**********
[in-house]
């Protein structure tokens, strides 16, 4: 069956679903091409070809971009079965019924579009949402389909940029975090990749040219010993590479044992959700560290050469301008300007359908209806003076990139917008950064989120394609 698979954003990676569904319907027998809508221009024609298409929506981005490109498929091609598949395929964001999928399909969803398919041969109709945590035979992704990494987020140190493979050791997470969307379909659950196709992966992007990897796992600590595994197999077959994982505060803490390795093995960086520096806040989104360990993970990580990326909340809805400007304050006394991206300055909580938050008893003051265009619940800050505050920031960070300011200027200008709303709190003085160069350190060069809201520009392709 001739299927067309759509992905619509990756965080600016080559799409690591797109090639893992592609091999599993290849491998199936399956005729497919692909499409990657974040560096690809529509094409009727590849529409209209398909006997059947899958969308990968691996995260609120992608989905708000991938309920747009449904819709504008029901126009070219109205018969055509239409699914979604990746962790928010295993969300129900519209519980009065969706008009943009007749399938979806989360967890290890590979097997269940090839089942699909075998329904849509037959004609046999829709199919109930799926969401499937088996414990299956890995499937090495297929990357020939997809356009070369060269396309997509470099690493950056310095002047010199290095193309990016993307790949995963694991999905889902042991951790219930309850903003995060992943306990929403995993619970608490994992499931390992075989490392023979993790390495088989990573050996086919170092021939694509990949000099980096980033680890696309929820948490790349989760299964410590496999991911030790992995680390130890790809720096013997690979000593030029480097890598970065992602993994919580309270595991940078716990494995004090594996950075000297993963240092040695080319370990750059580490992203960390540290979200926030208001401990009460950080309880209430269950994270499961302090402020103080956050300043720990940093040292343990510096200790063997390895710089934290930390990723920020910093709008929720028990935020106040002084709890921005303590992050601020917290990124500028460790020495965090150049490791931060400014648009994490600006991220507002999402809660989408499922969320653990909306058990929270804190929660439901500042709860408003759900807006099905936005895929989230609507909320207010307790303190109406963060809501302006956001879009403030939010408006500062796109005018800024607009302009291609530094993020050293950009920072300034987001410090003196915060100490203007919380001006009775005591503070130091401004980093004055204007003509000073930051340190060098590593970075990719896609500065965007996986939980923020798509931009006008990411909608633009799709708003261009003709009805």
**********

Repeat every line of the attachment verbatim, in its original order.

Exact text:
[in-house]
């Protein structure tokens, strides 16, 4: 069956679903091409070809971009079965019924579009949402389909940029975090990749040219010993590479044992959700560290050469301008300007359908209806003076990139917008950064989120394609 698979954003990676569904319907027998809508221009024609298409929506981005490109498929091609598949395929964001999928399909969803398919041969109709945590035979992704990494987020140190493979050791997470969307379909659950196709992966992007990897796992600590595994197999077959994982505060803490390795093995960086520096806040989104360990993970990580990326909340809805400007304050006394991206300055909580938050008893003051265009619940800050505050920031960070300011200027200008709303709190003085160069350190060069809201520009392709 001739299927067309759509992905619509990756965080600016080559799409690591797109090639893992592609091999599993290849491998199936399956005729497919692909499409990657974040560096690809529509094409009727590849529409209209398909006997059947899958969308990968691996995260609120992608989905708000991938309920747009449904819709504008029901126009070219109205018969055509239409699914979604990746962790928010295993969300129900519209519980009065969706008009943009007749399938979806989360967890290890590979097997269940090839089942699909075998329904849509037959004609046999829709199919109930799926969401499937088996414990299956890995499937090495297929990357020939997809356009070369060269396309997509470099690493950056310095002047010199290095193309990016993307790949995963694991999905889902042991951790219930309850903003995060992943306990929403995993619970608490994992499931390992075989490392023979993790390495088989990573050996086919170092021939694509990949000099980096980033680890696309929820948490790349989760299964410590496999991911030790992995680390130890790809720096013997690979000593030029480097890598970065992602993994919580309270595991940078716990494995004090594996950075000297993963240092040695080319370990750059580490992203960390540290979200926030208001401990009460950080309880209430269950994270499961302090402020103080956050300043720990940093040292343990510096200790063997390895710089934290930390990723920020910093709008929720028990935020106040002084709890921005303590992050601020917290990124500028460790020495965090150049490791931060400014648009994490600006991220507002999402809660989408499922969320653990909306058990929270804190929660439901500042709860408003759900807006099905936005895929989230609507909320207010307790303190109406963060809501302006956001879009403030939010408006500062796109005018800024607009302009291609530094993020050293950009920072300034987001410090003196915060100490203007919380001006009775005591503070130091401004980093004055204007003509000073930051340190060098590593970075990719896609500065965007996986939980923020798509931009006008990411909608633009799709708003261009003709009805």